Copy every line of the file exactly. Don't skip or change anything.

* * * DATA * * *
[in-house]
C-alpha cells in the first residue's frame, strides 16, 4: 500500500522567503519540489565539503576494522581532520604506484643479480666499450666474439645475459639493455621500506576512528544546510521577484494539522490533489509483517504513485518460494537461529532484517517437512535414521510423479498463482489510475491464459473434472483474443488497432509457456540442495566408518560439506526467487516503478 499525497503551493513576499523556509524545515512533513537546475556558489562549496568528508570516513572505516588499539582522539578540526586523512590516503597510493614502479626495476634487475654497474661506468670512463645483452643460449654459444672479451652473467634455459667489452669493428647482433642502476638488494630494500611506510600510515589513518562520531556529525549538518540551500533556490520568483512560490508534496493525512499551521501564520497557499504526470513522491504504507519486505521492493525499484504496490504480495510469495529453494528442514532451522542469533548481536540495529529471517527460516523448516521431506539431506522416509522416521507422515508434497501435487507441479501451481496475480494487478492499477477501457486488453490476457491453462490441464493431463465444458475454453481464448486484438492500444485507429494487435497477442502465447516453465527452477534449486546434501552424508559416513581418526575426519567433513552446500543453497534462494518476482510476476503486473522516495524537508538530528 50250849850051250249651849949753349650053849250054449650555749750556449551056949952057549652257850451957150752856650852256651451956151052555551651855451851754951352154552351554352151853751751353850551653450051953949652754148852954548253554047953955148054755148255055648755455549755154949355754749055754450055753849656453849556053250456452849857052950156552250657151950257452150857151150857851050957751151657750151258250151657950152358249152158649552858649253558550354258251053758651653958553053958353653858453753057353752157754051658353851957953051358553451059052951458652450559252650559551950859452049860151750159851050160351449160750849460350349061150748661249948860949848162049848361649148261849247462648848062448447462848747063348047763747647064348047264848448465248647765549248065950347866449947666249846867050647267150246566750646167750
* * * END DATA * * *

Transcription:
[in-house]
C-alpha cells in the first residue's frame, strides 16, 4: 500500500522567503519540489565539503576494522581532520604506484643479480666499450666474439645475459639493455621500506576512528544546510521577484494539522490533489509483517504513485518460494537461529532484517517437512535414521510423479498463482489510475491464459473434472483474443488497432509457456540442495566408518560439506526467487516503478 499525497503551493513576499523556509524545515512533513537546475556558489562549496568528508570516513572505516588499539582522539578540526586523512590516503597510493614502479626495476634487475654497474661506468670512463645483452643460449654459444672479451652473467634455459667489452669493428647482433642502476638488494630494500611506510600510515589513518562520531556529525549538518540551500533556490520568483512560490508534496493525512499551521501564520497557499504526470513522491504504507519486505521492493525499484504496490504480495510469495529453494528442514532451522542469533548481536540495529529471517527460516523448516521431506539431506522416509522416521507422515508434497501435487507441479501451481496475480494487478492499477477501457486488453490476457491453462490441464493431463465444458475454453481464448486484438492500444485507429494487435497477442502465447516453465527452477534449486546434501552424508559416513581418526575426519567433513552446500543453497534462494518476482510476476503486473522516495524537508538530528 50250849850051250249651849949753349650053849250054449650555749750556449551056949952057549652257850451957150752856650852256651451956151052555551651855451851754951352154552351554352151853751751353850551653450051953949652754148852954548253554047953955148054755148255055648755455549755154949355754749055754450055753849656453849556053250456452849857052950156552250657151950257452150857151150857851050957751151657750151258250151657950152358249152158649552858649253558550354258251053758651653958553053958353653858453753057353752157754051658353851957953051358553451059052951458652450559252650559551950859452049860151750159851050160351449160750849460350349061150748661249948860949848162049848361649148261849247462648848062448447462848747063348047763747647064348047264848448465248647765549248065950347866449947666249846867050647267150246566750646167750